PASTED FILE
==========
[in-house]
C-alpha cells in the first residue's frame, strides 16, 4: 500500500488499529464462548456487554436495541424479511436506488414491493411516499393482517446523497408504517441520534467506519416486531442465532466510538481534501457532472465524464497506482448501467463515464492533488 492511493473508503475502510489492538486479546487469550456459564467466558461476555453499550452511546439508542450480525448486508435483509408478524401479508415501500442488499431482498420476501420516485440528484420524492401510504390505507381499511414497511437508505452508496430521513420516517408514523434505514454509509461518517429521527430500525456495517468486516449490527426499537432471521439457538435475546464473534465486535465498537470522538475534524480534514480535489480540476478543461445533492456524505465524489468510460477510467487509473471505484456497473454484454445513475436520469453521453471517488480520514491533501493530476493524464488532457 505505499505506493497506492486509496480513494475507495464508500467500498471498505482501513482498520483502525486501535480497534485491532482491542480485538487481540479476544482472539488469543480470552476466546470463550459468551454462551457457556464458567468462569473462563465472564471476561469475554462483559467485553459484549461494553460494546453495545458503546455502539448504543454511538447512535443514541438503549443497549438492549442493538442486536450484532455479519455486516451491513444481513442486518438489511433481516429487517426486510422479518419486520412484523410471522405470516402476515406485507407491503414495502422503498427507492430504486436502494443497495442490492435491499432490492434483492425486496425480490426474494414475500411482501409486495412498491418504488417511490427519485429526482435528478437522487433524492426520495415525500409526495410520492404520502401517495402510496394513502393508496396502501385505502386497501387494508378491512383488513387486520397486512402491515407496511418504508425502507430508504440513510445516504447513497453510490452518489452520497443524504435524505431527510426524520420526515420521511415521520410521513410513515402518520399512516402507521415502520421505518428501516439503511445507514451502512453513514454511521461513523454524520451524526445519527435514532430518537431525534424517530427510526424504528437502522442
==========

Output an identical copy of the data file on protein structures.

[in-house]
C-alpha cells in the first residue's frame, strides 16, 4: 500500500488499529464462548456487554436495541424479511436506488414491493411516499393482517446523497408504517441520534467506519416486531442465532466510538481534501457532472465524464497506482448501467463515464492533488 492511493473508503475502510489492538486479546487469550456459564467466558461476555453499550452511546439508542450480525448486508435483509408478524401479508415501500442488499431482498420476501420516485440528484420524492401510504390505507381499511414497511437508505452508496430521513420516517408514523434505514454509509461518517429521527430500525456495517468486516449490527426499537432471521439457538435475546464473534465486535465498537470522538475534524480534514480535489480540476478543461445533492456524505465524489468510460477510467487509473471505484456497473454484454445513475436520469453521453471517488480520514491533501493530476493524464488532457 505505499505506493497506492486509496480513494475507495464508500467500498471498505482501513482498520483502525486501535480497534485491532482491542480485538487481540479476544482472539488469543480470552476466546470463550459468551454462551457457556464458567468462569473462563465472564471476561469475554462483559467485553459484549461494553460494546453495545458503546455502539448504543454511538447512535443514541438503549443497549438492549442493538442486536450484532455479519455486516451491513444481513442486518438489511433481516429487517426486510422479518419486520412484523410471522405470516402476515406485507407491503414495502422503498427507492430504486436502494443497495442490492435491499432490492434483492425486496425480490426474494414475500411482501409486495412498491418504488417511490427519485429526482435528478437522487433524492426520495415525500409526495410520492404520502401517495402510496394513502393508496396502501385505502386497501387494508378491512383488513387486520397486512402491515407496511418504508425502507430508504440513510445516504447513497453510490452518489452520497443524504435524505431527510426524520420526515420521511415521520410521513410513515402518520399512516402507521415502520421505518428501516439503511445507514451502512453513514454511521461513523454524520451524526445519527435514532430518537431525534424517530427510526424504528437502522442